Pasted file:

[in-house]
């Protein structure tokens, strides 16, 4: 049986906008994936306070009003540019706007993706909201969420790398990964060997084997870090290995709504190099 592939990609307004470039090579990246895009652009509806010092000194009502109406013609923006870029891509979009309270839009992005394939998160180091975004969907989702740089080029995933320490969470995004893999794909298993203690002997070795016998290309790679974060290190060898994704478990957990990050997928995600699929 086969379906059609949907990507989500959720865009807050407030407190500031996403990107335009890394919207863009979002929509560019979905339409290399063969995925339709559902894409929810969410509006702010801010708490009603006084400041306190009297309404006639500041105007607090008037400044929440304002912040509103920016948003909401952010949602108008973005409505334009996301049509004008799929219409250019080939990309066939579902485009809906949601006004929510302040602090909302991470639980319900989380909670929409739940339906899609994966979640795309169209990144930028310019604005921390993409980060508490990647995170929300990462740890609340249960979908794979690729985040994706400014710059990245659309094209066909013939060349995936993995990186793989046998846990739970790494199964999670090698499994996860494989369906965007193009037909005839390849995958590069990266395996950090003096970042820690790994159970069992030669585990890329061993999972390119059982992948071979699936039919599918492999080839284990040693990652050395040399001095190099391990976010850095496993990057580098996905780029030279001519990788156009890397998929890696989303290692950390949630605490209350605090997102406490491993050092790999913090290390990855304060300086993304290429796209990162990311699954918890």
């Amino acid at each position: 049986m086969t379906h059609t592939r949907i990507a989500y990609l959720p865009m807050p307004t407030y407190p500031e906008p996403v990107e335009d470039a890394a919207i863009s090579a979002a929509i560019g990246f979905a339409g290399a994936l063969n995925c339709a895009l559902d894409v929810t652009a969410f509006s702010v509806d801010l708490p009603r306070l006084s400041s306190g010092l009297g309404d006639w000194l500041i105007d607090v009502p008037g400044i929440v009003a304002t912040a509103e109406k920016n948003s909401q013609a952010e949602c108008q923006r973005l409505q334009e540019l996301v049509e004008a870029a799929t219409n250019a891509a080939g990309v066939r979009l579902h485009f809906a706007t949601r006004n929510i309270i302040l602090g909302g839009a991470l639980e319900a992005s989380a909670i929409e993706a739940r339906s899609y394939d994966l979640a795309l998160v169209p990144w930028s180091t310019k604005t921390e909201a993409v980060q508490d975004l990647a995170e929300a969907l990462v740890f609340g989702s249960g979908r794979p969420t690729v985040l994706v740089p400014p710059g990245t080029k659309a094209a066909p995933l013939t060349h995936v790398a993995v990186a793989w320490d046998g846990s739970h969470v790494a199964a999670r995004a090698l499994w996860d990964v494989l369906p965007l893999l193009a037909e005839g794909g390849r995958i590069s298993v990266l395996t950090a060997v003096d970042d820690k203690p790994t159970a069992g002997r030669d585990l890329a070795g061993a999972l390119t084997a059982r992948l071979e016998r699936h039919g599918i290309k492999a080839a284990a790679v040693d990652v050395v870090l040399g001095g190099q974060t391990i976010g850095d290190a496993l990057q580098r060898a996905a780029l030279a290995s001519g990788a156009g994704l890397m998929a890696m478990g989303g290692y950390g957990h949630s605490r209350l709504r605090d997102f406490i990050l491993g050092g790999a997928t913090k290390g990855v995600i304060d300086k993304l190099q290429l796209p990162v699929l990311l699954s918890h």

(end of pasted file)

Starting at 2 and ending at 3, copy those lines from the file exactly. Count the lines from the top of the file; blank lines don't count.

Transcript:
């Protein structure tokens, strides 16, 4: 049986906008994936306070009003540019706007993706909201969420790398990964060997084997870090290995709504190099 592939990609307004470039090579990246895009652009509806010092000194009502109406013609923006870029891509979009309270839009992005394939998160180091975004969907989702740089080029995933320490969470995004893999794909298993203690002997070795016998290309790679974060290190060898994704478990957990990050997928995600699929 086969379906059609949907990507989500959720865009807050407030407190500031996403990107335009890394919207863009979002929509560019979905339409290399063969995925339709559902894409929810969410509006702010801010708490009603006084400041306190009297309404006639500041105007607090008037400044929440304002912040509103920016948003909401952010949602108008973005409505334009996301049509004008799929219409250019080939990309066939579902485009809906949601006004929510302040602090909302991470639980319900989380909670929409739940339906899609994966979640795309169209990144930028310019604005921390993409980060508490990647995170929300990462740890609340249960979908794979690729985040994706400014710059990245659309094209066909013939060349995936993995990186793989046998846990739970790494199964999670090698499994996860494989369906965007193009037909005839390849995958590069990266395996950090003096970042820690790994159970069992030669585990890329061993999972390119059982992948071979699936039919599918492999080839284990040693990652050395040399001095190099391990976010850095496993990057580098996905780029030279001519990788156009890397998929890696989303290692950390949630605490209350605090997102406490491993050092790999913090290390990855304060300086993304290429796209990162990311699954918890």
């Amino acid at each position: 049986m086969t379906h059609t592939r949907i990507a989500y990609l959720p865009m807050p307004t407030y407190p500031e906008p996403v990107e335009d470039a890394a919207i863009s090579a979002a929509i560019g990246f979905a339409g290399a994936l063969n995925c339709a895009l559902d894409v929810t652009a969410f509006s702010v509806d801010l708490p009603r306070l006084s400041s306190g010092l009297g309404d006639w000194l500041i105007d607090v009502p008037g400044i929440v009003a304002t912040a509103e109406k920016n948003s909401q013609a952010e949602c108008q923006r973005l409505q334009e540019l996301v049509e004008a870029a799929t219409n250019a891509a080939g990309v066939r979009l579902h485009f809906a706007t949601r006004n929510i309270i302040l602090g909302g839009a991470l639980e319900a992005s989380a909670i929409e993706a739940r339906s899609y394939d994966l979640a795309l998160v169209p990144w930028s180091t310019k604005t921390e909201a993409v980060q508490d975004l990647a995170e929300a969907l990462v740890f609340g989702s249960g979908r794979p969420t690729v985040l994706v740089p400014p710059g990245t080029k659309a094209a066909p995933l013939t060349h995936v790398a993995v990186a793989w320490d046998g846990s739970h969470v790494a199964a999670r995004a090698l499994w996860d990964v494989l369906p965007l893999l193009a037909e005839g794909g390849r995958i590069s298993v990266l395996t950090a060997v003096d970042d820690k203690p790994t159970a069992g002997r030669d585990l890329a070795g061993a999972l390119t084997a059982r992948l071979e016998r699936h039919g599918i290309k492999a080839a284990a790679v040693d990652v050395v870090l040399g001095g190099q974060t391990i976010g850095d290190a496993l990057q580098r060898a996905a780029l030279a290995s001519g990788a156009g994704l890397m998929a890696m478990g989303g290692y950390g957990h949630s605490r209350l709504r605090d997102f406490i990050l491993g050092g790999a997928t913090k290390g990855v995600i304060d300086k993304l190099q290429l796209p990162v699929l990311l699954s918890h």